1. Click carefully. The "unfollow" button on Twitter is notoriously buggy. Unfollowing 361 men took me about three hours. Sometimes the button wouldn't appear to have changed, so I clicked it several times, resulting in a refollow notification being sent out to the discarded man. I wanted to quietly slink out the back door — not slam it while yelling, "Good DAY, sir!"
2. Make a list of your unfollowed men, in case you want to remember who they were to refollow at some point. For the first four months or so, I didn't cheat by looking at the list. However, lately I've added it as a column in Tweetdeck and occasionally browse it.
3. Use judgment when determining who is a man. Gender-neutral accounts like the official @BuzzFeed are fine to keep. I respected any non-cisgender expressions: Trans men were unfollowed, while a furry who identifies as a genderqueer horse was safe. It turns out if you've been following someone for a while, it's pretty easy to tell if it's a man or woman. There were a only few accounts I was unsure about, and I gave them the benefit of the doubt.
4. Be considerate of the feelings of the unfollowed men. A blanket unfollowing of all men is a GREAT excuse if someone takes offense (men do tend to get their feelings hurt easily). Several men confronted me about why I had unfollowed them, and instead of admitting, "Well, your tweets made me want to run into the server room at Twitter HQ and rip out every cord," I could simply say, "Oh, it's not just you, I unfollowed all men." Men tend to be more emotional than rational, so several of them still stewed and moaned about their feelings of rejection even after the logic had been explained to them.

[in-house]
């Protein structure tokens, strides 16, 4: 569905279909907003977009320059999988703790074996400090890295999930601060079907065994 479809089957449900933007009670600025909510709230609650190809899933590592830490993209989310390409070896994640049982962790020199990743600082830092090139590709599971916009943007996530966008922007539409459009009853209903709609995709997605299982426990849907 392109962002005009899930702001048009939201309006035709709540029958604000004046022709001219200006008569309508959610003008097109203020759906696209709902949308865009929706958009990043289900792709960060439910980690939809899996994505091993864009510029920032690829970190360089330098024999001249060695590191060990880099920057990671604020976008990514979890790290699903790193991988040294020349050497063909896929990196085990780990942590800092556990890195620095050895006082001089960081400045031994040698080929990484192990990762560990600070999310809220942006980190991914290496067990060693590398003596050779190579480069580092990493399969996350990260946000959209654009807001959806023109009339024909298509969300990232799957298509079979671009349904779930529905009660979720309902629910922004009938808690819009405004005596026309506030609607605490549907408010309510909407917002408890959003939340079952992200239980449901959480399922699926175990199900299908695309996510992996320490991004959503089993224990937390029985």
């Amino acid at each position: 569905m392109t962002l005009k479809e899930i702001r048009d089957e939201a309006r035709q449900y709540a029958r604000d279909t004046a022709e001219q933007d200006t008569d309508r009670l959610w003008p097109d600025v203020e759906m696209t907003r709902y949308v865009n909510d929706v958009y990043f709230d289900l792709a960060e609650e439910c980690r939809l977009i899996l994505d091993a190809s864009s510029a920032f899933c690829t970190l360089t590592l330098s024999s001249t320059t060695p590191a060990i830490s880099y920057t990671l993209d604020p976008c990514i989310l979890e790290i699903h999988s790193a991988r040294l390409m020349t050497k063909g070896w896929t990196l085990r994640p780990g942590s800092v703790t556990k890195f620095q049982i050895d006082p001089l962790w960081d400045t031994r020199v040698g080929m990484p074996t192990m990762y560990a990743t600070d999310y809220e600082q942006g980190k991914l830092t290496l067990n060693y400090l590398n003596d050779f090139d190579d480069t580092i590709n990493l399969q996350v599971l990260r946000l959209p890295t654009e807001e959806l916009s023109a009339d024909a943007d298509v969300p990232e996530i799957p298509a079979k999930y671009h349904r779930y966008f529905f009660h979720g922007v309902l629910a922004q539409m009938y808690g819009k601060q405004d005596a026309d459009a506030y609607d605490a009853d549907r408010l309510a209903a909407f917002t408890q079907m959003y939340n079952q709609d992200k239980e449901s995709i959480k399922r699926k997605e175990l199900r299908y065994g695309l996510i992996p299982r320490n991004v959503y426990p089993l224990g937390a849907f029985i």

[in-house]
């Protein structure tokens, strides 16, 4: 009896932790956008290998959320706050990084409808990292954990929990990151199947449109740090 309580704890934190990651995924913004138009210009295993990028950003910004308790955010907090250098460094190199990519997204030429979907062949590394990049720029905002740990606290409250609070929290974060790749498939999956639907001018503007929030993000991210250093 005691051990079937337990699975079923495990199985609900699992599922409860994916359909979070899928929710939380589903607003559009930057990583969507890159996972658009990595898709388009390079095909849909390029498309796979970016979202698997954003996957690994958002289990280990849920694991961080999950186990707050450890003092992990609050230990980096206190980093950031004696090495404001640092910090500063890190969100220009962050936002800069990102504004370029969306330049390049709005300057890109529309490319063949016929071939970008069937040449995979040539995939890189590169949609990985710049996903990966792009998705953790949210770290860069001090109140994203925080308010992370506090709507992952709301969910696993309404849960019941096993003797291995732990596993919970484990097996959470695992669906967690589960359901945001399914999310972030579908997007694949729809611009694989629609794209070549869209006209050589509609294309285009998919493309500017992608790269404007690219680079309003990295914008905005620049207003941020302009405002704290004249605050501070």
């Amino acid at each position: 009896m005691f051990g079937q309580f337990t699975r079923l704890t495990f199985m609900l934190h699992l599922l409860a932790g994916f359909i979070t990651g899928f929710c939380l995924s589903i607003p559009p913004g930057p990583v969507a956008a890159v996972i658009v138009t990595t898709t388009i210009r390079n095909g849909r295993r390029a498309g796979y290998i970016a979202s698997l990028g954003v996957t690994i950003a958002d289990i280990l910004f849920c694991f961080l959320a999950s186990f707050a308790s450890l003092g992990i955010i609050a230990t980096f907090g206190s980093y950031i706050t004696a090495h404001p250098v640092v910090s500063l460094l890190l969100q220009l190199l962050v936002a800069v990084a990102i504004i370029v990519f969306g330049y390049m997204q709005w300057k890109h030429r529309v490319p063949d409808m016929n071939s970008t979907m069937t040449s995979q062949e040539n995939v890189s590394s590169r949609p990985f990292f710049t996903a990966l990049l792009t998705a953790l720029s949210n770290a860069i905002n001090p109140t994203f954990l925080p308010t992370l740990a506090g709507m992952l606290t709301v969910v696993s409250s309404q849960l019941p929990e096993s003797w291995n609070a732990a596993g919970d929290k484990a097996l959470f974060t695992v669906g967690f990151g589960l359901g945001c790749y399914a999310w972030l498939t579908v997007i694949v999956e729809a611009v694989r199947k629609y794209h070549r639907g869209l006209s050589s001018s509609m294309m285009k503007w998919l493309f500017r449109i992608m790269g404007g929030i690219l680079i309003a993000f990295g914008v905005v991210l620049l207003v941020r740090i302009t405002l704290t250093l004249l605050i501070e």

5. Follow some new women. If you've been using Twitter for a few years, you're probably stuck in a rut where you've been following the same people for a long time. Keep in mind that Twitter is only as bad as your own timeline, so use this as a good excuse to mix it up. I had gotten to a point where I was reluctant to follow new people because I felt I was already maxed out on the torrent of tweets. Getting rid of 60% of the people I followed meant that I was actively searching out new women to follow, and I followed a few hundred new accounts. Regardless of gender, activating kind of a "reset button" for what Twitter looks like made the service fun and exciting again. It brought back some of the things I initially loved about it: hearing new voices, learning something, making a new friend.
But are there any downsides to unfollowing ALL men?
Well, sort of. There are, admittedly, men whose tweets I did actually enjoy reading, and I do miss them (when I remember that they exist). But sadly, a few good men can't unspoil the whole barrel.
Twitter's usefulness as a source of real-time breaking news is also somewhat hampered. The kind of people who are obsessed with being the FIRST to tweet some piece of news tend to be men. Sometimes there are moments where colleagues will mention some article or news item that "everybody" is talking about on Twitter at that moment, and I've completely missed out on it. It's interesting to note which controversies that seem to consume media Twitter don't actually involve many women tweeting about it.
But that's sort of the whole point: not having to listen to men's opinions about the news of the day. If a woman has an opinion, I'll listen. If women don't deign it worth discussing, then I don't deign it worth my time either.
Isn't #UnfollowAMan and unfollowing all men sexist?
Great question! This will be discussed in further detail during White History Month.